In the South Caucasus, growth in 2023 is projected to slow to 3  percent, as growth weakens in the EU and migrant and capital flows  from Russia ease. Private sector growth remains constrained by poor  connectivity and infrastructure, skills mismatch, and weaknesses in  the business environment. Growth in the subregion is projected to  pick up somewhat, to an annual average of 3.5 percent, in 2024-25.  Growth in Central Asia is anticipated to remain flat at 4 percent in  2023. Slower growth in the Kyrgyz Republic, Tajikistan, and  Uzbekistan, due to lower remittances from Russia, is offset by  robust, energy sector-driven growth in Kazakhstan. Growth is expected  to increase modestly in 2024-25, as investment growth strengthens  thanks to FDI in mining, and inflation returns to prepandemic rates  in tandem with global inflation, mainly reflecting lower energy  prices. Energy access remains an important challenge for countries  like the Kyrgyz Republic and Tajikistan. Structural reforms to  increase international competitiveness and boost the private sector  are likely to increase potential growth in the longer term. In  Uzbekistan, the government aims to partially privatize state-owned  enterprises (SOEs) and state-owned banks, while in Kazakhstan, a new  independent competition agency and a privatization plan for 2021-2025  should help to reduce the role of SOEs.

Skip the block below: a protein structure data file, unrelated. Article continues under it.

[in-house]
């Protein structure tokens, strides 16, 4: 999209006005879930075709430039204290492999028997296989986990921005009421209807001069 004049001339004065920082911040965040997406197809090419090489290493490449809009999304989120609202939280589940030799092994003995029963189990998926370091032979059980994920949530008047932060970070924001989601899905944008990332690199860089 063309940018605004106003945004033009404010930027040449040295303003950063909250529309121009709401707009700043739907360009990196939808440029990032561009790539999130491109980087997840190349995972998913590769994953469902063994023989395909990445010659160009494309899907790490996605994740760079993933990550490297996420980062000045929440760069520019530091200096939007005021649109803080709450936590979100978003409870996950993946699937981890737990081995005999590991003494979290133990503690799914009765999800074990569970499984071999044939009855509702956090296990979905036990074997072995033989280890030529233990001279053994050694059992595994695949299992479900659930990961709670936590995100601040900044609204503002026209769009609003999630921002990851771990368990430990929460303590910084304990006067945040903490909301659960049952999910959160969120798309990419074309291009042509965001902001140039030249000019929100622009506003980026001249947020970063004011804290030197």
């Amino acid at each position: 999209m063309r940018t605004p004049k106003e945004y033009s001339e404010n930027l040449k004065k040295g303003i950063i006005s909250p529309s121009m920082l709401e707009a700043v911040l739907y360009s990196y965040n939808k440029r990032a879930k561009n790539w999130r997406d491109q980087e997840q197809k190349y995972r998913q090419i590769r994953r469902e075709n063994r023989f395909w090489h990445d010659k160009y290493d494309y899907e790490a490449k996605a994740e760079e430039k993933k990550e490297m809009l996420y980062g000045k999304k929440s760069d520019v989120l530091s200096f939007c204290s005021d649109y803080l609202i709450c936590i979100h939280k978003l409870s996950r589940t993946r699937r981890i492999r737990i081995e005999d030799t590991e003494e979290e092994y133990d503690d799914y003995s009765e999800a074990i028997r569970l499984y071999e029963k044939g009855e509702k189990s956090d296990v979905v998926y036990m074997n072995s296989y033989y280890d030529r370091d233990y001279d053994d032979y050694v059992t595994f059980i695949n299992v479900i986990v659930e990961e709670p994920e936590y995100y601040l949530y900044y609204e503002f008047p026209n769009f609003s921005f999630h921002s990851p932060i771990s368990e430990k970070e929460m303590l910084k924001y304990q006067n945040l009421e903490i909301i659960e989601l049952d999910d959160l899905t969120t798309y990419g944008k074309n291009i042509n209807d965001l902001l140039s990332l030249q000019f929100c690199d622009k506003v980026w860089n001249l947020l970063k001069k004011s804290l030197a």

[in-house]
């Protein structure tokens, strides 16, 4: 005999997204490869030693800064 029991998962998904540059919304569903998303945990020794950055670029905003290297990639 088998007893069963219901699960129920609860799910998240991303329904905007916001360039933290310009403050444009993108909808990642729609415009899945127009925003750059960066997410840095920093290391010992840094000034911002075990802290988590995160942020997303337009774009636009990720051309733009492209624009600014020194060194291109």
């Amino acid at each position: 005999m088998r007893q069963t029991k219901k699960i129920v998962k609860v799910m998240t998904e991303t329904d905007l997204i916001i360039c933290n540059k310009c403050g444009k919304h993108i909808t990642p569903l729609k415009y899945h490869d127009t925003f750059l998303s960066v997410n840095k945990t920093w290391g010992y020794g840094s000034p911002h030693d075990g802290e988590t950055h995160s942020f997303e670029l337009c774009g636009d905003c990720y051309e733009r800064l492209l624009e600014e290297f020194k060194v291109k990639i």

Risks to the regional outlook remain tilted to the downside

These include the possibility of a more intense or prolonged Russia's  invasion of Ukraine, a protracted period of tighter monetary policies  amid elevated inflation, and weaker-than-expected external demand.  Downside risks also include financial sector stress, the possibility  of an escalation in geopolitical tensions in other parts of the  region, and greater dislocations from possible adverse weather events  associated with climate change. An escalation of the invasion of  Ukraine could increase the risk of energy insecurity, as the region  continues to be vulnerable to supply disruptions and its dependency  on Russia. A steeper-than-expected slowdown in the euro area could  further dampen external demand.  Countries in Central Europe and the  Western Balkans would be hardest hit since the euro area accounts for  a relatively high proportion of their exports-about 52 percent on  average for 2010-19 (World Bank 2023h). The costs of sending  remittances from Russia have been raised significantly by  international sanctions in response to the invasion (IMF 2023b). Such  remittances could grow more slowly than projected this year,  especially in Central Asia and South Caucasus, where remittances from  Russia accounted for 57 percent in 2021 and were equivalent on  average to 12 percent of the GDP of the two subregions during 2010-19  (figure 2.2.3.A; World Bank 2022a).

More sustained inflation than expected would erode real disposable  incomes and consumer confidence